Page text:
Serco, a private outsourcing company contracted by the government to find accommodation for refugees and asylum seekers, has housed Maram’s family.  On the edge of an industrial estate close to Oldham and Manchester is her temporary housing; it looks like much of Northern England’s social housing stock. When I first arrive at Maram’s home she greets me warmly, inviting me in and giving me a tour.


While her husband cares for their baby, preparing a supper of frozen chips, I nose around the small flat’s two bedrooms – one cheaply furnished to sleep the whole family, the other – which is smaller – just holds empty suitcases. Over the door to the living room a green “fire escape” sign hangs. Stained, florescent light bulbs line up overhead. The walls are empty; the ceiling mouldy. This is not a home, not a place for long-term living.


Critics suggest companies like Serco house refugees not just in cheap accommodation, but also in areas already blighted by deprivation. It keeps their costs on the rent front, maximising their profits and stirring up local tensions. Maram’s family receive a small amount of money from the state, but it’s nowhere near enough to live on, or to survive. The Refugee Council suggests some are living on just £5 a day, the majority living in poverty.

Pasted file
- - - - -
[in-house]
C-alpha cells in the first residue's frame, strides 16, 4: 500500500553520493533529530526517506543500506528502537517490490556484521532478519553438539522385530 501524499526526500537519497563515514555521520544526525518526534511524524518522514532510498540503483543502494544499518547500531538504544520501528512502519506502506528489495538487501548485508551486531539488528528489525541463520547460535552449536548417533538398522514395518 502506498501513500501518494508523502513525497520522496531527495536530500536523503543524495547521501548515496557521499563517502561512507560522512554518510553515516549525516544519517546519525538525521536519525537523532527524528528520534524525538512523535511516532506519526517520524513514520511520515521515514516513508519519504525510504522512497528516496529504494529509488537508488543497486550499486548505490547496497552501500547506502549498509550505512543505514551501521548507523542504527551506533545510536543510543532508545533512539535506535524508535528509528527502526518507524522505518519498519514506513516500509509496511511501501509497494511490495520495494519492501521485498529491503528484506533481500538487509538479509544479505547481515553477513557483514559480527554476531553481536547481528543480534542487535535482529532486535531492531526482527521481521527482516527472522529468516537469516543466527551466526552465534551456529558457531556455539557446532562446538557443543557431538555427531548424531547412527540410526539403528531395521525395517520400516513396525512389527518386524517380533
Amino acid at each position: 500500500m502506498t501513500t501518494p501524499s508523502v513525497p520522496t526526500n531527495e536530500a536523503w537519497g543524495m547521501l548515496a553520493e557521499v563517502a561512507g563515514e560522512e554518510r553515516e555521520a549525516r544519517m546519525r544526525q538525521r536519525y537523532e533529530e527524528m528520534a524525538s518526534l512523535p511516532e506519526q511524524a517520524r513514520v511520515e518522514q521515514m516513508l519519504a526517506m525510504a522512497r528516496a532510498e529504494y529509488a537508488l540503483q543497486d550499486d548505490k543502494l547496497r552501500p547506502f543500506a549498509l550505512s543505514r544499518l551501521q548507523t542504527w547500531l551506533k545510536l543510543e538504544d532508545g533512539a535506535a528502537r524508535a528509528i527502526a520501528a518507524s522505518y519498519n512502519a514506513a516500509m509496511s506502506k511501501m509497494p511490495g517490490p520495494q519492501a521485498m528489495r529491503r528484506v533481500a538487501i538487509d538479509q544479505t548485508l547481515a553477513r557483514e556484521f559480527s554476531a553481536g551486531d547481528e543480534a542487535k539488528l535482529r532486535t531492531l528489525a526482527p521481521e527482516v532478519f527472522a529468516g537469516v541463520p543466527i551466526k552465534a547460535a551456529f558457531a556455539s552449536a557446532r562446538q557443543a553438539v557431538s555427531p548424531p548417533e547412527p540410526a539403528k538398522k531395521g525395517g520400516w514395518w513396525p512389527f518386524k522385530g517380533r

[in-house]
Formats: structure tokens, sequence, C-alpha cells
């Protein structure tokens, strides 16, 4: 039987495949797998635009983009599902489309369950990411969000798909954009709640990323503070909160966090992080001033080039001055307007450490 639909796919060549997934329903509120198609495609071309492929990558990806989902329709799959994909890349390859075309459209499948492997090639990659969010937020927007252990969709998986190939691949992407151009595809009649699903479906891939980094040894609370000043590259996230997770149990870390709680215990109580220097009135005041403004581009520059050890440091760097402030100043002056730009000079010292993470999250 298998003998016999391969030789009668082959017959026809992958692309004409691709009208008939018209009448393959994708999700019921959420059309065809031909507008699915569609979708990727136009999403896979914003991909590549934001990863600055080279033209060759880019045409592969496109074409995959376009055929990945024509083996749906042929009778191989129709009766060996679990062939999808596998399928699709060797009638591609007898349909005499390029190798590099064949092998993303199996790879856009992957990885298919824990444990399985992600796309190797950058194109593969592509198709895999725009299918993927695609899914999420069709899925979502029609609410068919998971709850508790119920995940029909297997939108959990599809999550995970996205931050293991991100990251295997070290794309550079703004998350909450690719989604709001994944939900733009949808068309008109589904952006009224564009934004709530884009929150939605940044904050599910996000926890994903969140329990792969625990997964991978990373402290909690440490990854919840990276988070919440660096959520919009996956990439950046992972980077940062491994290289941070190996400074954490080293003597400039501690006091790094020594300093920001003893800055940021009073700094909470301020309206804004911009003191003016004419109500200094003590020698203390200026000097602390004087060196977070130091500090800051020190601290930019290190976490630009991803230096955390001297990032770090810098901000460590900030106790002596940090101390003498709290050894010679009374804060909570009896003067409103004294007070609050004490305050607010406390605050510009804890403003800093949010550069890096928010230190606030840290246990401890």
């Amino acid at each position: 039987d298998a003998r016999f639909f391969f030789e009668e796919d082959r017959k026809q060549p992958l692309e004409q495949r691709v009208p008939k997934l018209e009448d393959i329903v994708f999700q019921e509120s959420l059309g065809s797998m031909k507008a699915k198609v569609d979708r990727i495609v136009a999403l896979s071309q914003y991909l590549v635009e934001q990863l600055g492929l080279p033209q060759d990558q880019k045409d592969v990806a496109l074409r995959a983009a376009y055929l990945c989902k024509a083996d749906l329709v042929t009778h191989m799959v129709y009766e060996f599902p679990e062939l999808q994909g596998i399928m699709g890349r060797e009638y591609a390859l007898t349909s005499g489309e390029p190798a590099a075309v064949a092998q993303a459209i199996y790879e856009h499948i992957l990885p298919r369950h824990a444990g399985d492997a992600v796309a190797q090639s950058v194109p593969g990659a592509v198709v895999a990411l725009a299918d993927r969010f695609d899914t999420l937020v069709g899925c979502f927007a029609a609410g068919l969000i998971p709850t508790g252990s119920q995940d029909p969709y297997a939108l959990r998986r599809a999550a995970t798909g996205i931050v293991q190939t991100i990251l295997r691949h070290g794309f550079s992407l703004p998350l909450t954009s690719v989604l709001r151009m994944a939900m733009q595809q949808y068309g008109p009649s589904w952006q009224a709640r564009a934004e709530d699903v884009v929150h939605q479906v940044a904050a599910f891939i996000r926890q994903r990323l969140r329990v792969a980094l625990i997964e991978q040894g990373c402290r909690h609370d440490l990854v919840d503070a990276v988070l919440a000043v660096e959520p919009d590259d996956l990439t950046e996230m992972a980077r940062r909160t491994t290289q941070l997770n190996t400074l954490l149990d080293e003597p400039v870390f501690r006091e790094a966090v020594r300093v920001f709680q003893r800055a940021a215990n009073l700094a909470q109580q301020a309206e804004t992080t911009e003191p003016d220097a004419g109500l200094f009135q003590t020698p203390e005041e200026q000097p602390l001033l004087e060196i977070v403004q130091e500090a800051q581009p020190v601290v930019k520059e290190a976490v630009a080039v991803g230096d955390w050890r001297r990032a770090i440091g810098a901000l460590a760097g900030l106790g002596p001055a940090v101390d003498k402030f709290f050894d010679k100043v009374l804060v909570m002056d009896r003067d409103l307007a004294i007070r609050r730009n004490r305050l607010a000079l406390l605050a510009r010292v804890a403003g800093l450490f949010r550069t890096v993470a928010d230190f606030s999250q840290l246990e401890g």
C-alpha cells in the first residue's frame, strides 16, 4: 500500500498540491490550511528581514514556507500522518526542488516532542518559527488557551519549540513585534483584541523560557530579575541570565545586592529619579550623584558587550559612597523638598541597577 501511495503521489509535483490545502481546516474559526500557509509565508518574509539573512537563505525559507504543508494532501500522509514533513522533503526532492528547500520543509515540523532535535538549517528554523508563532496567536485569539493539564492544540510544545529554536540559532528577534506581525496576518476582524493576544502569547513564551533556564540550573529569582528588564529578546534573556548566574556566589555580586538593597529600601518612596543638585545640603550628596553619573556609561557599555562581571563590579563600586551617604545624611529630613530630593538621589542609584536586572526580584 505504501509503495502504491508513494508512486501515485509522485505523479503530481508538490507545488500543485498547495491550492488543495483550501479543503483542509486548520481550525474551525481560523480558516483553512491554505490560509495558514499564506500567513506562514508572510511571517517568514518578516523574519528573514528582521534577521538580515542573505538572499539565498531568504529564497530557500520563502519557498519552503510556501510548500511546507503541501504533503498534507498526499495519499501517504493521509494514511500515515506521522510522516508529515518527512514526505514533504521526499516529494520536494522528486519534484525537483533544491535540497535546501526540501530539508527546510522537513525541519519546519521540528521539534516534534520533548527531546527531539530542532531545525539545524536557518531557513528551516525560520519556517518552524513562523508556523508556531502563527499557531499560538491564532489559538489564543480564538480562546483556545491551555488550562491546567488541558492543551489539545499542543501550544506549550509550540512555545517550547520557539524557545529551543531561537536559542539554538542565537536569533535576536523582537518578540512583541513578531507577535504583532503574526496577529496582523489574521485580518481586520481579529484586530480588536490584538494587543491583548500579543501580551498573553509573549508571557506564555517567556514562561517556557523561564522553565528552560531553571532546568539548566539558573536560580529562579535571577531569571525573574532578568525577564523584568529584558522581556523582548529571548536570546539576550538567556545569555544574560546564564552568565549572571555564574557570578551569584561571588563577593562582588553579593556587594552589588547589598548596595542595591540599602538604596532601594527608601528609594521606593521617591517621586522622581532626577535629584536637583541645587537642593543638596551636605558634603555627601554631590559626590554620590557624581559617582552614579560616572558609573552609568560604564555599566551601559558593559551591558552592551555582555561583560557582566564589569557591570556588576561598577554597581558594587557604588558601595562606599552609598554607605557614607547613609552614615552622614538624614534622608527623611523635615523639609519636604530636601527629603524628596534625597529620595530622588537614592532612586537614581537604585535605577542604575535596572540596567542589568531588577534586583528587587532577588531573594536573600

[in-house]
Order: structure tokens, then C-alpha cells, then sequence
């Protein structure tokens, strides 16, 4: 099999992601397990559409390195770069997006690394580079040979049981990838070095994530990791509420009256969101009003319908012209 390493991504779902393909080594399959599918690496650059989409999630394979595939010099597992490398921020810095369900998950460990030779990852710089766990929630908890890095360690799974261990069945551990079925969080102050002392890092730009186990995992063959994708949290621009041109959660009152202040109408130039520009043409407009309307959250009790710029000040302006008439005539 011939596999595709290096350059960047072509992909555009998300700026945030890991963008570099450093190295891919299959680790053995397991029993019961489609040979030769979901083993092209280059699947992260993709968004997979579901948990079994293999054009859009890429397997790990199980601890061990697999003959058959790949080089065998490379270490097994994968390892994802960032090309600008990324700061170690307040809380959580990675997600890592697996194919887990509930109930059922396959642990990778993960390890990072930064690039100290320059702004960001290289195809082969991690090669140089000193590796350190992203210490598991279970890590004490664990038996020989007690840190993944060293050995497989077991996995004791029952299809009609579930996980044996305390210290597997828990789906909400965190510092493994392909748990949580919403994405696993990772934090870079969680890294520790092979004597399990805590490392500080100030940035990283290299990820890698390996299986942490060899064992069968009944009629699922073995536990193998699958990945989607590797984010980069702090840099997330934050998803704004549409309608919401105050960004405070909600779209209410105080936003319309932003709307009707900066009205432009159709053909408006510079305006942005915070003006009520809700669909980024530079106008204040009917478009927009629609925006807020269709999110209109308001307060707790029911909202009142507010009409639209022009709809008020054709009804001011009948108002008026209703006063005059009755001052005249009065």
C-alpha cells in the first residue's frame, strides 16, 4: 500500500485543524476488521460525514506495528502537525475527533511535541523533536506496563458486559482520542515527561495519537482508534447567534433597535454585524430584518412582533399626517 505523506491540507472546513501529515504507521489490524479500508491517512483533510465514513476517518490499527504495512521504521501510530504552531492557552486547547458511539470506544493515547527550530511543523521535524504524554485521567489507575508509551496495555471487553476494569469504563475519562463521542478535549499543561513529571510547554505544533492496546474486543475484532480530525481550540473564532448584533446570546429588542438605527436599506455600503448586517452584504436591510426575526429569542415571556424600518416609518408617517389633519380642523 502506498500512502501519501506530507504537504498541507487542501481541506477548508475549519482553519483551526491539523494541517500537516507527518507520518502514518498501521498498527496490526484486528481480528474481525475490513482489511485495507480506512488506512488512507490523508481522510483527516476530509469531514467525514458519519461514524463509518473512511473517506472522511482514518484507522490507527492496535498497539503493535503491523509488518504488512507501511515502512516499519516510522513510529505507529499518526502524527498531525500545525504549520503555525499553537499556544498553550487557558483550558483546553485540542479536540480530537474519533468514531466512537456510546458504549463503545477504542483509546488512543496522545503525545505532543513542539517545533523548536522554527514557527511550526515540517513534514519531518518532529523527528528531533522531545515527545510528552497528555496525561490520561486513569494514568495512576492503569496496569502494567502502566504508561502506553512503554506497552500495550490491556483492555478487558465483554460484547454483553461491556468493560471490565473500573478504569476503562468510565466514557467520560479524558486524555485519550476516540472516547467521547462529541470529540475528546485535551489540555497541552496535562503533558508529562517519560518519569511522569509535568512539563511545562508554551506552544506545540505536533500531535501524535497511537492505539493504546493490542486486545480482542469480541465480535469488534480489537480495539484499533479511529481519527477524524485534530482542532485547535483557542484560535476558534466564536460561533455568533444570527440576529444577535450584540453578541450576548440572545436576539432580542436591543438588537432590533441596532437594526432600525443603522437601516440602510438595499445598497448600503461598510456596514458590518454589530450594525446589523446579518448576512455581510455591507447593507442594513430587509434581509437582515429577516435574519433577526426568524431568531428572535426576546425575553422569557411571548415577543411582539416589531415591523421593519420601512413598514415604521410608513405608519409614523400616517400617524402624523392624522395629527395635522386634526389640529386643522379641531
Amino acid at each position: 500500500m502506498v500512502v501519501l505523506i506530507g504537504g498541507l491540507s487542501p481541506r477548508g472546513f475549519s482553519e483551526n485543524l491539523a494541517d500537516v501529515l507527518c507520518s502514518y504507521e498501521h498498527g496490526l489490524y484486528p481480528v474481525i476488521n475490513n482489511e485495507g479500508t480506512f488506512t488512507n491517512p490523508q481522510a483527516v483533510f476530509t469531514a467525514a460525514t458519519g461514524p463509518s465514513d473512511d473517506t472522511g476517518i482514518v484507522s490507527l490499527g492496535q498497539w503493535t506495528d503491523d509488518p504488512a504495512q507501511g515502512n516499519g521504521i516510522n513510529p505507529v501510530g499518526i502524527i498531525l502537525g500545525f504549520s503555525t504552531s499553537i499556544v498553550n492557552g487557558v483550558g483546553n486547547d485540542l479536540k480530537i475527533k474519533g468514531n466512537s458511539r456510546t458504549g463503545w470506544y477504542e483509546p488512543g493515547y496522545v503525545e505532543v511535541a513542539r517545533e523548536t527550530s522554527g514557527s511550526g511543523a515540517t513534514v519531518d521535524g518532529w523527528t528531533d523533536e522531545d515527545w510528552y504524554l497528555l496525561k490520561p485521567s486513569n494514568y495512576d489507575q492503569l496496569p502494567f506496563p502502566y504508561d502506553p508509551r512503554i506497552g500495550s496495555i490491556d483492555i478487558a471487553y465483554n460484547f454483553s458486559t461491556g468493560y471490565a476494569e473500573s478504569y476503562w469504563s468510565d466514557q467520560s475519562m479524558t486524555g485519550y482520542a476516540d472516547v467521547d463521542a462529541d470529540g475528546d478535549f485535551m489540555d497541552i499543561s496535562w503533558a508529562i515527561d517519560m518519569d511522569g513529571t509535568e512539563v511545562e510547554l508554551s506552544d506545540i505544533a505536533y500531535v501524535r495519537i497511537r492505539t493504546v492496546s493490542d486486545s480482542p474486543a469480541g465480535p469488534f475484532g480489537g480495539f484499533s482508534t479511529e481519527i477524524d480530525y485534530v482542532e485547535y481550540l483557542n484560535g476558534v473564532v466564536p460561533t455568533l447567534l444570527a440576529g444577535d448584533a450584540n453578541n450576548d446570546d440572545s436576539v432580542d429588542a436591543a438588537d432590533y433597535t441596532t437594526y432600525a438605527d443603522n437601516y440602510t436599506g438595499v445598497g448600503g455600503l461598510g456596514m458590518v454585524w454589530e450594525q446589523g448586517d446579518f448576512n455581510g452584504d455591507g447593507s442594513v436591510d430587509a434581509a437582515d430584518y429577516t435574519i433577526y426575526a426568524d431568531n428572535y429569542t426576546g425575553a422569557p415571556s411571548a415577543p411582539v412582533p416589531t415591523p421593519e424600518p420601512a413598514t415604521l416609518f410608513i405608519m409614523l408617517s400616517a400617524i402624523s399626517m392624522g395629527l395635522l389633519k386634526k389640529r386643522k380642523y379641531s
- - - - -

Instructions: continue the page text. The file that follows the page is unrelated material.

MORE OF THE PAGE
Maram saves money by never turning on the heating; lights are only used when they have no other choice, relying on food banks for sustenance. It’s a strange position to be in – indebted to the country that may protect them, even if only temporarily, yet a deep routed frustration resides. “They don’t let me work even though I hold two degrees”, explains a frustrated Maram. “I just need activities to help me move on with my life, rather than just sitting at home doing nothing.”

“Right now I’m just looking after the baby, cooking, sitting talking to my husband. It doesn’t work for us anymore, it is making me depressed.”